Last Wednesday, thousands of New Jersey high school students logged on to the College Board website to find out if they might be able to save some money and get out of college a little quicker.
The College Board released to students the results of Advanced Placement tests they took in the spring. Students who score a 3, 4, or 5 (out of 5) may be able to receive college credit for a class and not have to take it.
Last year, according to the state Department of Education, nearly 85,000 students took one or more of 37 different AP tests. Another 2,200 took one or more of 20 tests through the International Baccalaureate program, similar to the AP and offered at a dozen New Jersey high schools. For IB exams, colleges typically look for a grade of 4, 5, 6, or 7 and students usually learn their scores in early July, as well.
Statewide, nearly three-quarters of the students — mostly 11th and 12th graders — who took AP or IB classes last year earned a high score, according to data from the annual school report cards.
“Essentially AP and IB classes are classes of great rigor,” said Richard Vespucci, a DOE spokesman, explaining why the department includes data on these tests on its report cards. “High school courses of great rigor prepare students for college.”
More students take AP and IB classes in school than wind up taking one of the tests. Last year, about 111,000 students took AP courses and about three-quarters took exams. There were about 5,100 IB students, 43 percent of whom took the corresponding tests. Those numbers are estimates, since it’s possible for a student to take an AP test without having taken the course in school, and sometimes students won’t take the AP test the same year in which they takes the class.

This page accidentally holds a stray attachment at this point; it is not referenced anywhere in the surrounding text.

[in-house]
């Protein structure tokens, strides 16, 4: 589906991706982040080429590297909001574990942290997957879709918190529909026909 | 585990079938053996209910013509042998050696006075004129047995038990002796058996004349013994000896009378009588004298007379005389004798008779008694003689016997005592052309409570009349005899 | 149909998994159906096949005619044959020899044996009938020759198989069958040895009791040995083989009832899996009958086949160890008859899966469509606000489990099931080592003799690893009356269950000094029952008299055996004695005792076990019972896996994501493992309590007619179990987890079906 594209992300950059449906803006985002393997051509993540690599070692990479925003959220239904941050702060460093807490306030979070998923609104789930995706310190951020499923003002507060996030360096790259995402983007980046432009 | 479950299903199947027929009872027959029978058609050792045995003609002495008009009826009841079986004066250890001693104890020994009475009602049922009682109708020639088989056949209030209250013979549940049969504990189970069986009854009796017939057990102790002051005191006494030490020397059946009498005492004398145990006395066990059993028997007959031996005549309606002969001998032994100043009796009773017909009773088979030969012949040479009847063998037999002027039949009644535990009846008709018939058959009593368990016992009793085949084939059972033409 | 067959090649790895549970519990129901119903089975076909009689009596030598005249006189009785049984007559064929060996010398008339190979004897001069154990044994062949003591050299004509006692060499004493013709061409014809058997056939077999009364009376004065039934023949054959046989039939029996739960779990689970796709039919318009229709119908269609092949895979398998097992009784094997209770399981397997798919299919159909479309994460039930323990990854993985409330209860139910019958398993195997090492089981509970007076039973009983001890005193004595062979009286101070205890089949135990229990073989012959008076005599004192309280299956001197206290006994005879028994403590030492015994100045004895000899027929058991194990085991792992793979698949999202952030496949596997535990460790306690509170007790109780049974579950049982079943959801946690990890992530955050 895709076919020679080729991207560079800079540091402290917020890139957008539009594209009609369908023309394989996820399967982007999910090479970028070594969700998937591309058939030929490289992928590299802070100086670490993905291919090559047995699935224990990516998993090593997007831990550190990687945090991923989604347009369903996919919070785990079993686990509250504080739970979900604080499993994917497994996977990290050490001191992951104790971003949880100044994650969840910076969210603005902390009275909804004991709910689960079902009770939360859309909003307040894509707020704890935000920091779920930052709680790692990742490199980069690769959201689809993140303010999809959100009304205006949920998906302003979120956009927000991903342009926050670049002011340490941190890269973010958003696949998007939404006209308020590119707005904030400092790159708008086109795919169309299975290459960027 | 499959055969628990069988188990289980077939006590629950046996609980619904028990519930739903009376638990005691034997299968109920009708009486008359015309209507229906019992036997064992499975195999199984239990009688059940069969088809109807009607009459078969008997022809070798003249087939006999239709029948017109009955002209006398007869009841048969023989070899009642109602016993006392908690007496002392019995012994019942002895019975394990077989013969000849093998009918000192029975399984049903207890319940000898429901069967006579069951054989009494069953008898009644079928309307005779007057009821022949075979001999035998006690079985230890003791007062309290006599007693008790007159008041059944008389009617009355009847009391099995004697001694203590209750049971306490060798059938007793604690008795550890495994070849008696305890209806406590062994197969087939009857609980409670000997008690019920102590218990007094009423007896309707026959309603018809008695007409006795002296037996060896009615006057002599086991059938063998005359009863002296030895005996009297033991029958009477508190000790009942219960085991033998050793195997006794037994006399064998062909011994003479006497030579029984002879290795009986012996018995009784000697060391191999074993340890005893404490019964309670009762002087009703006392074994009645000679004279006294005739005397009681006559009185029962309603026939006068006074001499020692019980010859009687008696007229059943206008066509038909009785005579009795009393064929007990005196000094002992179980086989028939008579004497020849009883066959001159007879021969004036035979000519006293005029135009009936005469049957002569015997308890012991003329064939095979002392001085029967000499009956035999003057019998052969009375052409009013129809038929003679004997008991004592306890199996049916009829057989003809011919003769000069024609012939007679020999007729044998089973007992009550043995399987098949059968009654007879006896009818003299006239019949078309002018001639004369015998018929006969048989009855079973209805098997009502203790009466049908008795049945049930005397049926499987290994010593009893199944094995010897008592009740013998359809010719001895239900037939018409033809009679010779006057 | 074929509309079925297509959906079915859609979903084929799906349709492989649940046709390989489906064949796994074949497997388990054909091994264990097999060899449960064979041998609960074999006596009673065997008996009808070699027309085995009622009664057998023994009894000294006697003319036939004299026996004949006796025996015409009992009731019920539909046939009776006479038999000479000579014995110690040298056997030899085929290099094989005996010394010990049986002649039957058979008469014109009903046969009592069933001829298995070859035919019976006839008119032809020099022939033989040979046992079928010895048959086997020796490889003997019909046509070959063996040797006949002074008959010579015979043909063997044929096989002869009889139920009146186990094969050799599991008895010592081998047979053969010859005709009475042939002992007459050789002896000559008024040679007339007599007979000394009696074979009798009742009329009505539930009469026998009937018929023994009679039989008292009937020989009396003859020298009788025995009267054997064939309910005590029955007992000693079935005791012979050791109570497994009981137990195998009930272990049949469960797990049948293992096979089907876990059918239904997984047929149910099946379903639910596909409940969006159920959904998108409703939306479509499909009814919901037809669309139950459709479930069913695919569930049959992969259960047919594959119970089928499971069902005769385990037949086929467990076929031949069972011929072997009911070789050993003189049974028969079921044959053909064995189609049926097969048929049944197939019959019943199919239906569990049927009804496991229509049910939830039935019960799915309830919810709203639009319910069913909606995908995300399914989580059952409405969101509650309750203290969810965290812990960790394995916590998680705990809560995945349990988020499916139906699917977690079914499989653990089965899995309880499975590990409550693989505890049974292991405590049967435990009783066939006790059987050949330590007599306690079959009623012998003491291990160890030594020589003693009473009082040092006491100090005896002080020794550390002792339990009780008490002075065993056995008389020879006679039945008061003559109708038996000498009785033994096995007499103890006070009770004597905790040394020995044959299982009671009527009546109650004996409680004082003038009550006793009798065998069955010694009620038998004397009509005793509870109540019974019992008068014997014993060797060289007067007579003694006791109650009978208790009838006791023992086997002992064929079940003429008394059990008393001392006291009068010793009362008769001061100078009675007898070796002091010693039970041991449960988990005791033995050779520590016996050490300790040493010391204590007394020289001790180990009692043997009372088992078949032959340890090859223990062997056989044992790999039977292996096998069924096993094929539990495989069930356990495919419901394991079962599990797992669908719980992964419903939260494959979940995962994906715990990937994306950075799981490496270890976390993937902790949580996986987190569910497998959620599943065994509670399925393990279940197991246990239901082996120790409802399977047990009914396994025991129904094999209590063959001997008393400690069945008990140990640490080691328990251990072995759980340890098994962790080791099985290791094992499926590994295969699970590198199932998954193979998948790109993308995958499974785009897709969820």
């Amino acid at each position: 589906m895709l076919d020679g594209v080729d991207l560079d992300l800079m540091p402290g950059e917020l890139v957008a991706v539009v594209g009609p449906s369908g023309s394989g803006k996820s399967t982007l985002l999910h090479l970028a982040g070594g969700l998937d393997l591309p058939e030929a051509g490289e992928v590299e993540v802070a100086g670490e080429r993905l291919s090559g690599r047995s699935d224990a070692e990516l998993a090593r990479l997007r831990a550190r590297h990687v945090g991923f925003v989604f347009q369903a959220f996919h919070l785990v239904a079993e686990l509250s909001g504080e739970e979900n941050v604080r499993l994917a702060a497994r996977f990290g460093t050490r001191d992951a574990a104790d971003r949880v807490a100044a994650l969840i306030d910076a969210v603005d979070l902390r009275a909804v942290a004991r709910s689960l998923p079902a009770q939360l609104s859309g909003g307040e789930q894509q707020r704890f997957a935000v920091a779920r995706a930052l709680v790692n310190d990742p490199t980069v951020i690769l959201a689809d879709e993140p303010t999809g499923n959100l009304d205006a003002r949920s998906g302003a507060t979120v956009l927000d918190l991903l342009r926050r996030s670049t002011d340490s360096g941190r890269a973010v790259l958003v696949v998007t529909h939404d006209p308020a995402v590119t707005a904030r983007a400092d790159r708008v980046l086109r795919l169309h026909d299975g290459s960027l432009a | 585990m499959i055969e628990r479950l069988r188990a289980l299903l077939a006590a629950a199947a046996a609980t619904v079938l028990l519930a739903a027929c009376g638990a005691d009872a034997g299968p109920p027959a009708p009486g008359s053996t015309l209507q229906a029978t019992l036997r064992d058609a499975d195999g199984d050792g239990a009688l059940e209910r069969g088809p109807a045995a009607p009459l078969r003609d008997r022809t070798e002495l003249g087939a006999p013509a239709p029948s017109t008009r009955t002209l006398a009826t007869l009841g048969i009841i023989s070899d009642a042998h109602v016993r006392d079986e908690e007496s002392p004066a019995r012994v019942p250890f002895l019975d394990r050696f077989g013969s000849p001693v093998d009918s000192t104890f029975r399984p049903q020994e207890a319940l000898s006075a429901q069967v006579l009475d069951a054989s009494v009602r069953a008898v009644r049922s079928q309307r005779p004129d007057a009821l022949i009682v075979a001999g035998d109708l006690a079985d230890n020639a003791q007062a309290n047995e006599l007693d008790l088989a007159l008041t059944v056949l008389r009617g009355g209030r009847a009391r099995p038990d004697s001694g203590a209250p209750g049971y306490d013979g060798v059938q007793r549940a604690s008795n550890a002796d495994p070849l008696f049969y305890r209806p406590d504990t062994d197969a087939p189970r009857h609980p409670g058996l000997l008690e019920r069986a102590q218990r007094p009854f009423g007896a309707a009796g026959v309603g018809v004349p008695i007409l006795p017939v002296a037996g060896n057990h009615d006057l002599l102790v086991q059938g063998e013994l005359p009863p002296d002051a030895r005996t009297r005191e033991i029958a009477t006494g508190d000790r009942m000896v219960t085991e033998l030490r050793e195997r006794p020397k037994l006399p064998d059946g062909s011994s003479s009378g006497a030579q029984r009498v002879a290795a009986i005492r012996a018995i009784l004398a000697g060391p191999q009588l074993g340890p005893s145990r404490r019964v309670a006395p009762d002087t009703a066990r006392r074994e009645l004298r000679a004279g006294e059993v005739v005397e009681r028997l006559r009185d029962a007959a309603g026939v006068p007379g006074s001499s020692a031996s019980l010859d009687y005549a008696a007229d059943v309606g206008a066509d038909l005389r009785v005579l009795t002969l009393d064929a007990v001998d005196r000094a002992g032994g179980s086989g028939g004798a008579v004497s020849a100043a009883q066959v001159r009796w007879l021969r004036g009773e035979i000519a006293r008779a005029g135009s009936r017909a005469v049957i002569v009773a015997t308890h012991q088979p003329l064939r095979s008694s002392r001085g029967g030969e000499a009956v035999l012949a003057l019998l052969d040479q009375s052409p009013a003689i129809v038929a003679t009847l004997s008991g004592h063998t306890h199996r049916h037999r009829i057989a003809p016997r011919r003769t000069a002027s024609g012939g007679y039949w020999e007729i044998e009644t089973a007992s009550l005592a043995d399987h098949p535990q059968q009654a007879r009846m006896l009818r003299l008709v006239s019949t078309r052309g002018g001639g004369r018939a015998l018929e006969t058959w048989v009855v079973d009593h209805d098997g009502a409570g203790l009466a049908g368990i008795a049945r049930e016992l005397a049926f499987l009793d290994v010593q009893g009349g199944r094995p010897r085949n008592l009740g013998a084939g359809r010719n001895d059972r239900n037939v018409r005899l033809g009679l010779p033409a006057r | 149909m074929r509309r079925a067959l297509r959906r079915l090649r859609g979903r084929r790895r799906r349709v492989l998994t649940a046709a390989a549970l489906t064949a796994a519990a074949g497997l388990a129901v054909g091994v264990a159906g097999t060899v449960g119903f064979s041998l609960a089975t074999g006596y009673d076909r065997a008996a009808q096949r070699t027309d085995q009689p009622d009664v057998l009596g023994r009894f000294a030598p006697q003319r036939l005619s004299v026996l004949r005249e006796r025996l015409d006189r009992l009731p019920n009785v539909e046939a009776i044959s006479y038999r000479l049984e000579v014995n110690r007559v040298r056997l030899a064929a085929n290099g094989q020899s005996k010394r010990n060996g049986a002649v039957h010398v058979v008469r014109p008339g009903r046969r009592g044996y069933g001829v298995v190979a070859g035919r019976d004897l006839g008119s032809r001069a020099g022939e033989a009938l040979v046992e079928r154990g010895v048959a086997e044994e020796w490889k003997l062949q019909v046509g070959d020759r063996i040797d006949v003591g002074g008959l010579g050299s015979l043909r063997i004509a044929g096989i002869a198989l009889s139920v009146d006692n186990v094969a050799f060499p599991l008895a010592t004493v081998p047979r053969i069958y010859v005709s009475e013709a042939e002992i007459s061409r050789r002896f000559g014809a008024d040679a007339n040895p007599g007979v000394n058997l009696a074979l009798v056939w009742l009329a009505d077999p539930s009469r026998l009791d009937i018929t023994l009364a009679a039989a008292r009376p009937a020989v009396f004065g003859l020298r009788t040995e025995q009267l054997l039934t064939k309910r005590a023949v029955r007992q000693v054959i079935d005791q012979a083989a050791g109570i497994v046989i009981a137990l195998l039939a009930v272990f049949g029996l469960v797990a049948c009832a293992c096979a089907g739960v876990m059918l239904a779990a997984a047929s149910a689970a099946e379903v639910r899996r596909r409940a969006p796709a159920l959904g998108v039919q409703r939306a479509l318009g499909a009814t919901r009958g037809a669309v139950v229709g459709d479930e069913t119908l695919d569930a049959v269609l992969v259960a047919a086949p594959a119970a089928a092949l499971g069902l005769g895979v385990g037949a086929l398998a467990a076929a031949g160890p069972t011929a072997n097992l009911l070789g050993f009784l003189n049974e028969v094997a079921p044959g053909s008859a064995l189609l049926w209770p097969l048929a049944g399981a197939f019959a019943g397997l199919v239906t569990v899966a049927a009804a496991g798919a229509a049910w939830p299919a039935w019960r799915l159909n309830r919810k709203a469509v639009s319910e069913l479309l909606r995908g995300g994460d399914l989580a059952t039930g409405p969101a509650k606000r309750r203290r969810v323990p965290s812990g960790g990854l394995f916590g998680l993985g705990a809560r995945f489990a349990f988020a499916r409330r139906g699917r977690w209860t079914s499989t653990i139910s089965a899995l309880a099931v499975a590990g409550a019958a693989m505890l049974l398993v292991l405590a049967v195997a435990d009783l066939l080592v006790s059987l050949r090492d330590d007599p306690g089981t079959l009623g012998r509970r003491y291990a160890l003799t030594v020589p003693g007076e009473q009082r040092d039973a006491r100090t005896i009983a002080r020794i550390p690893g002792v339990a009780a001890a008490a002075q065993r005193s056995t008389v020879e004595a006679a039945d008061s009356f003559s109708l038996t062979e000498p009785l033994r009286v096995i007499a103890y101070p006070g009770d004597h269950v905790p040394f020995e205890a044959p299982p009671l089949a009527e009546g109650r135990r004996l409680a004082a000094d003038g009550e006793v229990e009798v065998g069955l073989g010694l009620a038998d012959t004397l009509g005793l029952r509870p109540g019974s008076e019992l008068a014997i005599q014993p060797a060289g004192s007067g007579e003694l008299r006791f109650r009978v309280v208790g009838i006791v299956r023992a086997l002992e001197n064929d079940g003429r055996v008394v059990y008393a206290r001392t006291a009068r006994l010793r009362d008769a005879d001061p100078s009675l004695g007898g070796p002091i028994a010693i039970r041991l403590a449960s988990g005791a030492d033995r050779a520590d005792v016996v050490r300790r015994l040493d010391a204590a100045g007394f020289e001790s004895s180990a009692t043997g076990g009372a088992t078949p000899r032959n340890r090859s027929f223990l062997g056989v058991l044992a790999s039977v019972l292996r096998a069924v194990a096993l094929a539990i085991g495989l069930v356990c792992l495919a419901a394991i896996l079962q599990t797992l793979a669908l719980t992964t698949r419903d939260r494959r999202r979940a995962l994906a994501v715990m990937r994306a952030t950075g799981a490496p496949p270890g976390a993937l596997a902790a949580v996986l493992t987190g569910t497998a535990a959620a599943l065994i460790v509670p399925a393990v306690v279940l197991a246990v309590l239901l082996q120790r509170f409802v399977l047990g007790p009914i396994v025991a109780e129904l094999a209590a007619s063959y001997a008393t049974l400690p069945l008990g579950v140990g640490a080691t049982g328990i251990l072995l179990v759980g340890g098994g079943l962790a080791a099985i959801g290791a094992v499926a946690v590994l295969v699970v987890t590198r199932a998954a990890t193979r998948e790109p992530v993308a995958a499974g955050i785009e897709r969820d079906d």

The most popular advanced classes and tests in the state were AP U.S. History, AP English Language and Composition, and AP English Literature and Composition. More than 100,000 students statewide took each of those courses in 2012-2013 and more than 100,000 took the history exam.
Participation in AP classes and tests has been rising over the past decade. According to the College Board, about 16,600 New Jersey graduates had taken at least one AP exam in 2003 and 12,000 of them had scored at least a 3. Last year, more than 29,000 had taken tests and nearly 22,000 had achieved a high score.
Because the classes are not required, it can be more difficult for smaller high schools and those in less wealthy districts to offer many. According to the report card, 25 high schools in the state offered at least 20 different AP classes last year with Morris Knolls High School in Rockaway providing the most — 29. A half-dozen small charter schools and high school academies reported offering only 1 AP class.
Five schools reported 100 percent passing rates on the advanced tests: Hoboken Charter, Newark Vocational, Middlesex Vocational, Woodrow Wilson in Camden, and the Union County Academy for the Performing Arts. In all but one of those, it appears that a small number of students took tests that had not taken AP classes in school.
There were seven high schools that reported every 11th and 12th grader took at least one AP or IB class, but that information was self-reported by district officials and so may not be completely accurate.
The map includes advanced class and test information for each high school that reported results; those that did not indicate any students had either taken a class or a test were omitted.